One of the mysteries of the English language finally explained.
1An insect or other animal that sucks blood, especially a leech or a mosquito.
hanger-on, parasite, leech, passengerView synonyms
- ‘The entomologist said that by the end of 2002, the little bloodsuckers had been reported in at least 28 states.’
- ‘The female mosquitoes become the bloodsuckers, and they use their long proboscis to bite other animals and feed on their blood.’
- ‘One of the more popular bloodsuckers of our age is the chupacabra.’
- ‘But while most Manitobans curse the tiny bloodsuckers, this play makes them heroes.’
- ‘Doctors in the US are warning people to avoid the natural response to squash the insects but instead recommend giving the bloodsuckers a flick.’
- ‘The company ships about 30,000 of the bloodsuckers a year to doctors who specialize in reattaching severed fingers, ears, and other body parts.’
- ‘In the space of an hour, an astonishing 40,000 of the winged bloodsuckers will land on an unprotected arm, potentially giving 11 bites a second.’
- ‘I'd consider armor before I'd give those bloodsuckers additional landing zones.’
- ‘He has even called in sponsorship from an insect-repellent manufacturer, providing wipes to keep the area's bloodsuckers at bay.’
- ‘Research has found the safest way to remove the little bloodsuckers is to grip them close to their head using tweezers.’
- ‘In fact, the only interruption to my singing was when I'd slap my arm or thigh or back trying to swat one of the evil bloodsuckers.’
- ‘She was suddenly keenly aware off all the little pricks on her skin, where mosquitoes, the rotten little bloodsuckers, were feasting on her exposed flesh.’
2A long-tailed arboreal Asian lizard which carries its head in a raised position. The head and shoulders of the male become bright red when it is excited.
Calotes versicolor, family Agamidae
3informal A person who extorts money or otherwise lives off other people.
parasite, hanger-on, leech, scrounger, passenger, drone, beggarView synonyms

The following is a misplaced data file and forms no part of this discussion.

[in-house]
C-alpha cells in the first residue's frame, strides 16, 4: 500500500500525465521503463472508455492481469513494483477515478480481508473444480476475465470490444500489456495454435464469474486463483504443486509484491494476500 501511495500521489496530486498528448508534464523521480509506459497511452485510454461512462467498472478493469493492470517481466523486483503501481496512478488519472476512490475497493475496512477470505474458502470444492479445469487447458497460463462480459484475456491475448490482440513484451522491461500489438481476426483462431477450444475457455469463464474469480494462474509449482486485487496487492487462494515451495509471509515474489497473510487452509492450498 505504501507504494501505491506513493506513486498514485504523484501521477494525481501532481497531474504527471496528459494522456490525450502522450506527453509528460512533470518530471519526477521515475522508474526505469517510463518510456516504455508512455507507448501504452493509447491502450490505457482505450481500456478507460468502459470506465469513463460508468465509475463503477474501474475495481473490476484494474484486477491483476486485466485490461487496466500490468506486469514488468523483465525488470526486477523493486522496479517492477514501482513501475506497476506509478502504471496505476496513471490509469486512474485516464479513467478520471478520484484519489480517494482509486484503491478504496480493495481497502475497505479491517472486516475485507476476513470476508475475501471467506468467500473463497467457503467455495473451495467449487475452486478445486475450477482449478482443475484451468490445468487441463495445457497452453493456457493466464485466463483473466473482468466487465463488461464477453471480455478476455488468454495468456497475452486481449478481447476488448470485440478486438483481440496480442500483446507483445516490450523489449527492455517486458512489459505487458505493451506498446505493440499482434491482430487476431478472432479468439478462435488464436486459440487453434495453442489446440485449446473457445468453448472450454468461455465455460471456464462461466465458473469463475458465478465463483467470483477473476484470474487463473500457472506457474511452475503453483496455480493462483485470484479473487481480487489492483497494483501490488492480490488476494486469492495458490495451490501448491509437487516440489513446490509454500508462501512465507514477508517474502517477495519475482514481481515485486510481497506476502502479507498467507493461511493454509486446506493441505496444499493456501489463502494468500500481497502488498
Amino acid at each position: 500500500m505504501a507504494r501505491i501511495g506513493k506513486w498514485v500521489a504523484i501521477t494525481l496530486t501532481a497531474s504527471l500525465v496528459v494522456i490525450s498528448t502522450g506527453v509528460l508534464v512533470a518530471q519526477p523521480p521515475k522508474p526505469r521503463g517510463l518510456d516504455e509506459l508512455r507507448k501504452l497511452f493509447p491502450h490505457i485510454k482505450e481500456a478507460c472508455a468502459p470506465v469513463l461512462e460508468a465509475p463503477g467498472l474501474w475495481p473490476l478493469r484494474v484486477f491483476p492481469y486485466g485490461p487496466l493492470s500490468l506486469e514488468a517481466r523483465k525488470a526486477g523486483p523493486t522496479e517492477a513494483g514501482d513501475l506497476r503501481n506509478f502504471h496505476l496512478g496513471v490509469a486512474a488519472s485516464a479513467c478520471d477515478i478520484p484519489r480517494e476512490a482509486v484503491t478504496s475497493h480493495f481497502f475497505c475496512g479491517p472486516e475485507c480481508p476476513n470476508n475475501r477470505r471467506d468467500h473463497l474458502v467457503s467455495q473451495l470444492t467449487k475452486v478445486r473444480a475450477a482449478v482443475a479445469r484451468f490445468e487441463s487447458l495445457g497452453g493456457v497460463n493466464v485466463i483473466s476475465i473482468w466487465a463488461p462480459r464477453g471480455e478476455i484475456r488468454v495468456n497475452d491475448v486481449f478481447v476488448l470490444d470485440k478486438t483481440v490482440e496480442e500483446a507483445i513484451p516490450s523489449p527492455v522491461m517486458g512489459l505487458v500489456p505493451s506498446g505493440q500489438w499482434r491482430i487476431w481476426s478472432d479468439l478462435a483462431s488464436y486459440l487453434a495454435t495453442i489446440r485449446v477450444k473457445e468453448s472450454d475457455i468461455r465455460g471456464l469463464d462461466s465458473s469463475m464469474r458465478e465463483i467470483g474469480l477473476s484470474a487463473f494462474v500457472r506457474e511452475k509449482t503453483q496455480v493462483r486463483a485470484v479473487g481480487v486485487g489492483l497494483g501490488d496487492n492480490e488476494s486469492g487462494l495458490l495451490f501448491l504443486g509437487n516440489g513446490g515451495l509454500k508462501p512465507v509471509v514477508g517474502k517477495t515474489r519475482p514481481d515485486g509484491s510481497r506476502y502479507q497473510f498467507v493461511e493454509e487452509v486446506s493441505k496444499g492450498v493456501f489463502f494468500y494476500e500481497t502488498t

- ‘While hard-line Communists stereotype capitalists as bloodsuckers of the working class, others defend them as socially conscious.’
- ‘Ironically, the blood is now being sucked out the other way: India's hill stations will soon be sucked dry by a new variety of bloodsuckers.’
- ‘In their view, justice means protecting the interests of the workers against the capitalist bloodsuckers who produce nothing yet reap handsome profits.’
- ‘There are greedy bloodsuckers and there are banks.’
- ‘Agents used to be known as bloodsuckers, but he gave bloodsuckers a bad name.’
- ‘It is all too clear who benefits most from stirring up this bloodshed: the merchants of war, the bloodsuckers who direct world policy from behind the scenes.’
- ‘I quickly went inside gave the bloodsuckers the last few bucks for the game, ignoring a comment I heard some girl make behind me.’
- ‘‘There will be no refuge for the terrorists, criminals and bloodsuckers,’ he said.’
- ‘Ah, but… These bloodsuckers prey on the poor, often Native folk: car title loans, payday loans, personal loans up to $500.’
- ‘And taxpayers considered them public bloodsuckers, regretting the days when financiers were put on trial for embezzlement.’
- ‘Cynics paint such corporate behemoths as bloodsuckers, but I have seen how they can transform the lives of their employees.’
- ‘This is serious business: history has shown that profusions of bloodsuckers will sink great nations.’
- ‘The board at that place are bloodsuckers, pure and simple.’
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